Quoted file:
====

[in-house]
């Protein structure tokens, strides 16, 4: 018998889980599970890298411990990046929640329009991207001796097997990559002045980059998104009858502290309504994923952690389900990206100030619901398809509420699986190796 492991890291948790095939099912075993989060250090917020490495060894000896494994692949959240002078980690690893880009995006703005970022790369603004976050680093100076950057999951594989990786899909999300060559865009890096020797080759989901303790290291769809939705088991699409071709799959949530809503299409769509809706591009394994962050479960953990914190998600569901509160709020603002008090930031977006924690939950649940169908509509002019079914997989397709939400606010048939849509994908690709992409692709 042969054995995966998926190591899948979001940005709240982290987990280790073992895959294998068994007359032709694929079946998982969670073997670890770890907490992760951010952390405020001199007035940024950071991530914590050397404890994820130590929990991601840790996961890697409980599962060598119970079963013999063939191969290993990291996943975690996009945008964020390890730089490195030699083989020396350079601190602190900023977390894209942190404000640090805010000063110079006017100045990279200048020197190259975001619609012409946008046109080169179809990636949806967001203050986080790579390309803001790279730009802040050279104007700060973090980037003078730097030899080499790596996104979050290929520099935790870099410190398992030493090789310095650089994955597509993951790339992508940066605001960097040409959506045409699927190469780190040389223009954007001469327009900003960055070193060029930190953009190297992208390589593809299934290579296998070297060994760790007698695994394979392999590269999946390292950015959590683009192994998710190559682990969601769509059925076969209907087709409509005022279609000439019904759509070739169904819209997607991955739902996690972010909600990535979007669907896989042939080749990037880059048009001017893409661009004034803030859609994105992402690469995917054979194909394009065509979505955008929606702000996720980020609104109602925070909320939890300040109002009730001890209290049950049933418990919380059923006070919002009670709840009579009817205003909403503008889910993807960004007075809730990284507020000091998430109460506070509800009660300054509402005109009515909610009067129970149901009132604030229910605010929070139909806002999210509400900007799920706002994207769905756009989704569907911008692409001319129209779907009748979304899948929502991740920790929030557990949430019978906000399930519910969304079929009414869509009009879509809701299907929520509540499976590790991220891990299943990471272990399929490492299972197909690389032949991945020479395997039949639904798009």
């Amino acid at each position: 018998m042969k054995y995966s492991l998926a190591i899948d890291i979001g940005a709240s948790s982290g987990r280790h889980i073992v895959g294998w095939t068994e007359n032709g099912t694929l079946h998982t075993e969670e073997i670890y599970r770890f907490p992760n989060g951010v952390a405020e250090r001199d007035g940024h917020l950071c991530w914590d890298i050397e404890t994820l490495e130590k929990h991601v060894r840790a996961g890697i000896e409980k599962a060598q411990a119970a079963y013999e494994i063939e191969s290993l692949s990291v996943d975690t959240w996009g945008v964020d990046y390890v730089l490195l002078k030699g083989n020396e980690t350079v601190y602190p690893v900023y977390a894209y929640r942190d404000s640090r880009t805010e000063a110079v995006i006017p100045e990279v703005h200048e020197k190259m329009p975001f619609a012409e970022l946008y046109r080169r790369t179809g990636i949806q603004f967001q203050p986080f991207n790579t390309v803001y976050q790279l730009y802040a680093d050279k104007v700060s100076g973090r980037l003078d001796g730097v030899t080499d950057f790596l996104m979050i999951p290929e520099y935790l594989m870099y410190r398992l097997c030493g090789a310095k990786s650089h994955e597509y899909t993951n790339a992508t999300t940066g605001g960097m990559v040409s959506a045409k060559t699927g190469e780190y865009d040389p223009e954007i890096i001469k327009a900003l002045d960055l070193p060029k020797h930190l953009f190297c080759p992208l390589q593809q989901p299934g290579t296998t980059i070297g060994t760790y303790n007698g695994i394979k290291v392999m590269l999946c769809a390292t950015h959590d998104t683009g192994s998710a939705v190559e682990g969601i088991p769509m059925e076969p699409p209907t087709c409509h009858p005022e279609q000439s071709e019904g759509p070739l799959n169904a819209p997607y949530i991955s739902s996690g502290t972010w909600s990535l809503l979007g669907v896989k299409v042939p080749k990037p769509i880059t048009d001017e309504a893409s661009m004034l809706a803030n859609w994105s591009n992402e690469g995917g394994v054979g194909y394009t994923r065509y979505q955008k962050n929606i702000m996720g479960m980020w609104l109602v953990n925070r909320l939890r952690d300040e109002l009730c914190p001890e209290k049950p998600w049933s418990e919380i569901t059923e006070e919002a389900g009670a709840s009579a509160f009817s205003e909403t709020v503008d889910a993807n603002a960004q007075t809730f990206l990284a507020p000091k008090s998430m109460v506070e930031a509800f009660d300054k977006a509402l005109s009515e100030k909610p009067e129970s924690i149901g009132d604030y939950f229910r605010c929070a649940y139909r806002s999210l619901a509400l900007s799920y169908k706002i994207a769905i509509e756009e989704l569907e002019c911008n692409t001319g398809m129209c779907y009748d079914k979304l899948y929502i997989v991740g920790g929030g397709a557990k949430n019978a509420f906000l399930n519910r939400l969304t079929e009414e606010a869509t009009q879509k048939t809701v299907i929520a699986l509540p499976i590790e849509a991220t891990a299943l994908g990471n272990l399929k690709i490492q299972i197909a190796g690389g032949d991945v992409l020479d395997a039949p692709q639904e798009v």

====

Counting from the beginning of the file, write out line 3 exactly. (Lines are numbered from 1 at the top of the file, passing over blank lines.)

């Amino acid at each position: 018998m042969k054995y995966s492991l998926a190591i899948d890291i979001g940005a709240s948790s982290g987990r280790h889980i073992v895959g294998w095939t068994e007359n032709g099912t694929l079946h998982t075993e969670e073997i670890y599970r770890f907490p992760n989060g951010v952390a405020e250090r001199d007035g940024h917020l950071c991530w914590d890298i050397e404890t994820l490495e130590k929990h991601v060894r840790a996961g890697i000896e409980k599962a060598q411990a119970a079963y013999e494994i063939e191969s290993l692949s990291v996943d975690t959240w996009g945008v964020d990046y390890v730089l490195l002078k030699g083989n020396e980690t350079v601190y602190p690893v900023y977390a894209y929640r942190d404000s640090r880009t805010e000063a110079v995006i006017p100045e990279v703005h200048e020197k190259m329009p975001f619609a012409e970022l946008y046109r080169r790369t179809g990636i949806q603004f967001q203050p986080f991207n790579t390309v803001y976050q790279l730009y802040a680093d050279k104007v700060s100076g973090r980037l003078d001796g730097v030899t080499d950057f790596l996104m979050i999951p290929e520099y935790l594989m870099y410190r398992l097997c030493g090789a310095k990786s650089h994955e597509y899909t993951n790339a992508t999300t940066g605001g960097m990559v040409s959506a045409k060559t699927g190469e780190y865009d040389p223009e954007i890096i001469k327009a900003l002045d960055l070193p060029k020797h930190l953009f190297c080759p992208l390589q593809q989901p299934g290579t296998t980059i070297g060994t760790y303790n007698g695994i394979k290291v392999m590269l999946c769809a390292t950015h959590d998104t683009g192994s998710a939705v190559e682990g969601i088991p769509m059925e076969p699409p209907t087709c409509h009858p005022e279609q000439s071709e019904g759509p070739l799959n169904a819209p997607y949530i991955s739902s996690g502290t972010w909600s990535l809503l979007g669907v896989k299409v042939p080749k990037p769509i880059t048009d001017e309504a893409s661009m004034l809706a803030n859609w994105s591009n992402e690469g995917g394994v054979g194909y394009t994923r065509y979505q955008k962050n929606i702000m996720g479960m980020w609104l109602v953990n925070r909320l939890r952690d300040e109002l009730c914190p001890e209290k049950p998600w049933s418990e919380i569901t059923e006070e919002a389900g009670a709840s009579a509160f009817s205003e909403t709020v503008d889910a993807n603002a960004q007075t809730f990206l990284a507020p000091k008090s998430m109460v506070e930031a509800f009660d300054k977006a509402l005109s009515e100030k909610p009067e129970s924690i149901g009132d604030y939950f229910r605010c929070a649940y139909r806002s999210l619901a509400l900007s799920y169908k706002i994207a769905i509509e756009e989704l569907e002019c911008n692409t001319g398809m129209c779907y009748d079914k979304l899948y929502i997989v991740g920790g929030g397709a557990k949430n019978a509420f906000l399930n519910r939400l969304t079929e009414e606010a869509t009009q879509k048939t809701v299907i929520a699986l509540p499976i590790e849509a991220t891990a299943l994908g990471n272990l399929k690709i490492q299972i197909a190796g690389g032949d991945v992409l020479d395997a039949p692709q639904e798009v």